Western Libya rebels strike north towards coast \n (Reuters)\nhttp://yhoo.it/ofbS2J
SHALGHOUDA, Libya (Reuters) – Libyan rebels said they had captured part of the oil town of Brega Thursday while their forces in the west pushed toward Zawiyah, trying to get within striking distance of Muammar Gaddafi's capital.
Gaddafi is clinging to power despite a near five-month NATO air campaign, tightening economic sanctions, and a lengthening war with rebels seeking to end his 41-year rule.
The rebels have seized large swathes of the North African state, but are deeply divided and have yet to march on Tripoli.
Thursday, they reached the village of Bir Shuaib, some 25 km (15 miles) from Zawiyah, which has unsuccessfully risen up against Gaddafi twice this year. It lies less than 50 km west of Tripoli, on the main road to Tunisia, which has been a lifeline for Libya but has begun to crack down on rampant smuggling.
"We've gone past Nasr village and right now we're about 25 km from Zawiyah," said Faris, a rebel fighter. Rebels prevented reporters from reaching the front to see for themselves.
Rebels in the western mountains do not operate as a single force, as each town has its own command. But when they join forces for major operations they can muster a few thousand men.
Their force is poorly trained and short of heavy weaponry -- despite a French arms drop earlier this year -- and most analysts do not think they are capable of capturing Tripoli.
On the eastern front near Brega, one rebel spokesman said the opposition had captured the residential districts of the oil town but Gaddafi's forces still hold western parts of the town where the oil facilities are located.
The residential area where the fighting was taking place is about 15 km east of the oil terminal and sea port.
"It is liberated. It is under our control now," spokesman Mossa Mahmoud al-Mograbi said of the eastern part of the town.
It was not immediately possible for a Reuters correspondent to verify the capture of Brega and rebels have repeatedly claimed to have seized towns in the past, only to be quickly repelled by Gaddafi's forces.
In an effort to pile economic and military pressure on Gaddafi, more countries are set to announce next week that they will free frozen assets for the rebels, a British official said.
The senior official said steps taken by the international community meant Gaddafi and his supporters were nearing a "tipping point" when they would be forced from power.
"While it's hard to predict when this will end, it's easy to see the pressure is building on Gaddafi and it is only a matter of time before he's forced to leave power," the official said.
Britain is playing a leading role in NATO air strikes against Gaddafi's forces, which have weakened his armory but failed to allow the rebels deliver a knockout blow.
Tightening the economic noose around Gaddafi, Tunisia said Thursday its troops were patrolling fuel stations to curb the flow of smuggled gasoline into neighboring Libya.
International sanctions and the effects of Libya's civil war have disrupted normal supplies of fuel to parts of the country under Gaddafi's control, but huge volumes of gasoline are instead being smuggled across the Libyan-Tunisian border.
"The armed forces are now conducting checks at fuel stations in the south of Tunisia ... so that neither Tunisians nor Libyans can fill up with large quantities," Tunisian defense ministry official Mokhtar Ben Nasr told a news conference.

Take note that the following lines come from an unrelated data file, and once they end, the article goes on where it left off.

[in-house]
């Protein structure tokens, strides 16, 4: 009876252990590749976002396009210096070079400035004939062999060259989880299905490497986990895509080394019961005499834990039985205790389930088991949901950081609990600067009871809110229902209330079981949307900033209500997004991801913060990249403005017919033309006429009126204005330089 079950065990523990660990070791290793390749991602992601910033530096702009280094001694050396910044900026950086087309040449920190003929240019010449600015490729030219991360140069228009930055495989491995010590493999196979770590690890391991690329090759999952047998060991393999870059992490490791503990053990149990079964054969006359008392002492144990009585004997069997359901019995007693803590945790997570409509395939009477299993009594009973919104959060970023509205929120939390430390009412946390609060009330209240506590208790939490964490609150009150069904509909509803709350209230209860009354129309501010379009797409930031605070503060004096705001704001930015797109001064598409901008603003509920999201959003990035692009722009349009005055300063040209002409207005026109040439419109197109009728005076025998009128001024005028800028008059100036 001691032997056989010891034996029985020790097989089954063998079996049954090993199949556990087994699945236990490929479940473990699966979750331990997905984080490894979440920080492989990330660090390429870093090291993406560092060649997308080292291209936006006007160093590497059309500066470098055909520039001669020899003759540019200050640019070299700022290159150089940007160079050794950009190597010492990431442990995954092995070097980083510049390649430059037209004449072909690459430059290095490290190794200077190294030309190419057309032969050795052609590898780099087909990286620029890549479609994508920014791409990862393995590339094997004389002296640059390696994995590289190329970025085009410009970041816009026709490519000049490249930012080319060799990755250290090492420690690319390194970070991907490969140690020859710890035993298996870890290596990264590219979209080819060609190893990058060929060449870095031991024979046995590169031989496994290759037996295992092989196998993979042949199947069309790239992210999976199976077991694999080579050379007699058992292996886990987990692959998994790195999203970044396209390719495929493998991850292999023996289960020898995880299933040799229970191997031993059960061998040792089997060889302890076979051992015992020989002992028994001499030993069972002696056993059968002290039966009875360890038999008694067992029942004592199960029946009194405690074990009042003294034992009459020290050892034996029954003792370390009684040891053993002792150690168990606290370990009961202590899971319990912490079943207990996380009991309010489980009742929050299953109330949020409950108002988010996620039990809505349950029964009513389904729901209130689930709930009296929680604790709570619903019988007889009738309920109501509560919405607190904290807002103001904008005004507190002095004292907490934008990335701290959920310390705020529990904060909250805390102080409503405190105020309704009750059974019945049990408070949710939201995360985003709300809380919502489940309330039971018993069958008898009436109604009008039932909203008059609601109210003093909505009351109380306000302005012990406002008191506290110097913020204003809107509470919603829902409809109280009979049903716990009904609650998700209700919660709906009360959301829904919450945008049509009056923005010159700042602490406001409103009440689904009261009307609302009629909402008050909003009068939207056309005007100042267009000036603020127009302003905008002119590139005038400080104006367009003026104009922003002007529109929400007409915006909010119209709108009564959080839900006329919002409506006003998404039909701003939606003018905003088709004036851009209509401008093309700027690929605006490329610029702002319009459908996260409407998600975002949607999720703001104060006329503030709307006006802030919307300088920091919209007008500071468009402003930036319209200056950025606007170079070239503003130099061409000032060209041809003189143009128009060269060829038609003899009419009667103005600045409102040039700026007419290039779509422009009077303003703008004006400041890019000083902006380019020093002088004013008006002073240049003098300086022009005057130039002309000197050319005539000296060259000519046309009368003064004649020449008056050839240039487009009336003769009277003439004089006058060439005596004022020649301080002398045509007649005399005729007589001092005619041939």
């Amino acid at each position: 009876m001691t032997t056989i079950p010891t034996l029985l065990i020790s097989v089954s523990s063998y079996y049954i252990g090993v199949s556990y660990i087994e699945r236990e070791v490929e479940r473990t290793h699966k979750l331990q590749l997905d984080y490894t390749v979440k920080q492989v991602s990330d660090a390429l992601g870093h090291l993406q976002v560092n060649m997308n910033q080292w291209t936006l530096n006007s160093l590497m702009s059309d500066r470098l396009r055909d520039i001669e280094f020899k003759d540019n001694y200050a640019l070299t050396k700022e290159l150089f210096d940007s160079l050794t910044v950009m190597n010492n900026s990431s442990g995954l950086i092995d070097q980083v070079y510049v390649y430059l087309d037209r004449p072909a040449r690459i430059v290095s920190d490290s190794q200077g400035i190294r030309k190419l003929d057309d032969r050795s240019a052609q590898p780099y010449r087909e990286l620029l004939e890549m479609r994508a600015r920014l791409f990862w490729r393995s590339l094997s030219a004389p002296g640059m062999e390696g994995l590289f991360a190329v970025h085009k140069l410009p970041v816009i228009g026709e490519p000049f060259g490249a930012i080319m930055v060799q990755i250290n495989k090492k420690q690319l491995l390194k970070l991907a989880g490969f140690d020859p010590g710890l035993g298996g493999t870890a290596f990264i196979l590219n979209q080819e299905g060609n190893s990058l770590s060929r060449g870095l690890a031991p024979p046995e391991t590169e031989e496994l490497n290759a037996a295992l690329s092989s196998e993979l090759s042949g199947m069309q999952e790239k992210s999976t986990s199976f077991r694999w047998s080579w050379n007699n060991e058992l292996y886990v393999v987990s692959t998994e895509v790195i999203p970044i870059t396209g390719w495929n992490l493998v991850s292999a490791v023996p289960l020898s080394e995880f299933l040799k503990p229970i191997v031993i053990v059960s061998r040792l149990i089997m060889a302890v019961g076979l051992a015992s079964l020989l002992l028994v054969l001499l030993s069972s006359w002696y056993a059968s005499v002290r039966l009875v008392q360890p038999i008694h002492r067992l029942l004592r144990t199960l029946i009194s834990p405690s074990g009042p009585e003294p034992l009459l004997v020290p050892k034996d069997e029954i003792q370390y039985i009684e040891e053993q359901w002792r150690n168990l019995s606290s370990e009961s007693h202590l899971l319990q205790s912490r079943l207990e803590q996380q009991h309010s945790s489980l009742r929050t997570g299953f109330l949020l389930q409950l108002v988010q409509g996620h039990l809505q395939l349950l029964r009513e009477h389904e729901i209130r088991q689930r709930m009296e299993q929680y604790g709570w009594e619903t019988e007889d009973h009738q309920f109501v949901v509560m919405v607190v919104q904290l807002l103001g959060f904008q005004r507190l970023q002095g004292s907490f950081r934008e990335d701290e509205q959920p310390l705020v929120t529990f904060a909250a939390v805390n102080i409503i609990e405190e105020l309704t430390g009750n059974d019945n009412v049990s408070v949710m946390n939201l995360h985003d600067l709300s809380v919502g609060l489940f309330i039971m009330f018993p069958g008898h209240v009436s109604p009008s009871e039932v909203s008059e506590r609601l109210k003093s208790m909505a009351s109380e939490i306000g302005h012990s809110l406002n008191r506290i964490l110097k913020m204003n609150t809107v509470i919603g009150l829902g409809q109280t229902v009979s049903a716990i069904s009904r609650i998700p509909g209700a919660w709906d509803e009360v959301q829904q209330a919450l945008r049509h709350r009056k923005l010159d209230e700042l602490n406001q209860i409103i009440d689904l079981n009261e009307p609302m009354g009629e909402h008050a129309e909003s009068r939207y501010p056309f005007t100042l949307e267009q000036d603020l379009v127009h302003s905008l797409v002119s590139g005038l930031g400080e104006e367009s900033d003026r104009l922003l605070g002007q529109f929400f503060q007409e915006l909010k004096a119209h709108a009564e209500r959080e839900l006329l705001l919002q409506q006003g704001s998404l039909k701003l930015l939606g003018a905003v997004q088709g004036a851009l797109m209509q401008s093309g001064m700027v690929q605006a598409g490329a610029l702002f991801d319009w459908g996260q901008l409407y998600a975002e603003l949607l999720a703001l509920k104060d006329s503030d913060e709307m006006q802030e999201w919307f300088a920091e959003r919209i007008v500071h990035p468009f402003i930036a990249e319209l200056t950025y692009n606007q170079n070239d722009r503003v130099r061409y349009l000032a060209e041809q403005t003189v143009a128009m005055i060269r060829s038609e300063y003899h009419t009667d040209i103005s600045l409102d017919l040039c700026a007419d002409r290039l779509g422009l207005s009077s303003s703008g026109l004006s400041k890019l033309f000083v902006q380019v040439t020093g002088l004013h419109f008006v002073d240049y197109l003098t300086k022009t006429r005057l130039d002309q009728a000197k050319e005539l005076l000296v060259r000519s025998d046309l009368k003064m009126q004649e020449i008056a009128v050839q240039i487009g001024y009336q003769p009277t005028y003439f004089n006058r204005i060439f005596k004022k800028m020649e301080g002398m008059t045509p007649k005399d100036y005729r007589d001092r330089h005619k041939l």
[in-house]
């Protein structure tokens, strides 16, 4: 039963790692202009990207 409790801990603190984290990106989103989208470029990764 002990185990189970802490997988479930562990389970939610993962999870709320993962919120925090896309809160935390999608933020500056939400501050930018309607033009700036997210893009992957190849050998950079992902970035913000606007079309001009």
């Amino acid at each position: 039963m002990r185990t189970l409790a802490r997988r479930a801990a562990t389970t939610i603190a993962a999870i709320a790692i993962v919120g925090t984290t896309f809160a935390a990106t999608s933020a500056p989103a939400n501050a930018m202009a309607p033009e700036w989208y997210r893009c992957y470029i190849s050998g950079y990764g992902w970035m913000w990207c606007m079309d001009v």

"These checks are aimed at preventing the smuggling of diesel and gasoline to Libya."
BREGA PROGRESS REPORT
The western battle is one of three widely separated rebel fronts against Gaddafi forces. In the east around the ports of Misrata and Brega, fighting has been bogged down in recent weeks while the western rebels have advanced.
The two sides have been battling for months over Brega, 750 km east of Tripoli. The rebels see securing the town as a tipping point in the nearly six-month-old war and hope to resume oil exports from there as quickly as possible.
In the west, doctor Nuri Al-Fasi said one fighter had been killed and four wounded Thursday in the rebel push.
At a nearby field hospital, he looked over a rebel who had been shot in the stomach in the fighting in Nasr.
"This is very serious. I don't think he will make it," said al-Fasi, shaking his head.
Dozens of pick-up trucks packed with rebels drove to a staging post a few kilometers behind the front-line.
From rebel-held Misrata, east of Tripoli, rebels pushed to break through a partial encirclement by Gaddafi forces, striking south in the direction of Tawurgha.
Medical sources said three rebels were killed and 42 others were wounded in their push toward Tawurgha, south of Misrata.
One rebel said the offensive was led in coordination with NATO to protect Misrata from missile attacks. He said NATO asked rebels Wednesday to paint their vehicles in yellow and red.
The offensive comes days after Gaddafi's government accused NATO of killing 85 civilians, including women and children, in an air strike near Zlitan, west of rebel-held Misrata.
Dozens of Libyans protested outside the Hungarian embassy in Tripoli, which has become an unofficial contact point for European nations and the United States, against NATO airstrikes.
Rights group Amnesty International also called on NATO in a statement to "thoroughly investigate" allegations of civilian deaths in the strikes on the village of Majar, close to the front-line at Zlitan. NATO said it hit a military target.
(Additional reporting by Robert Birsel in Benghazi, Leon Malherbe in Tripoli, Tarek Amara in Tunis, Souhail Karam in Rabat and Joseph Nasr in Berlin; Writing by Lin Noueihed, Editing by Louise Ireland)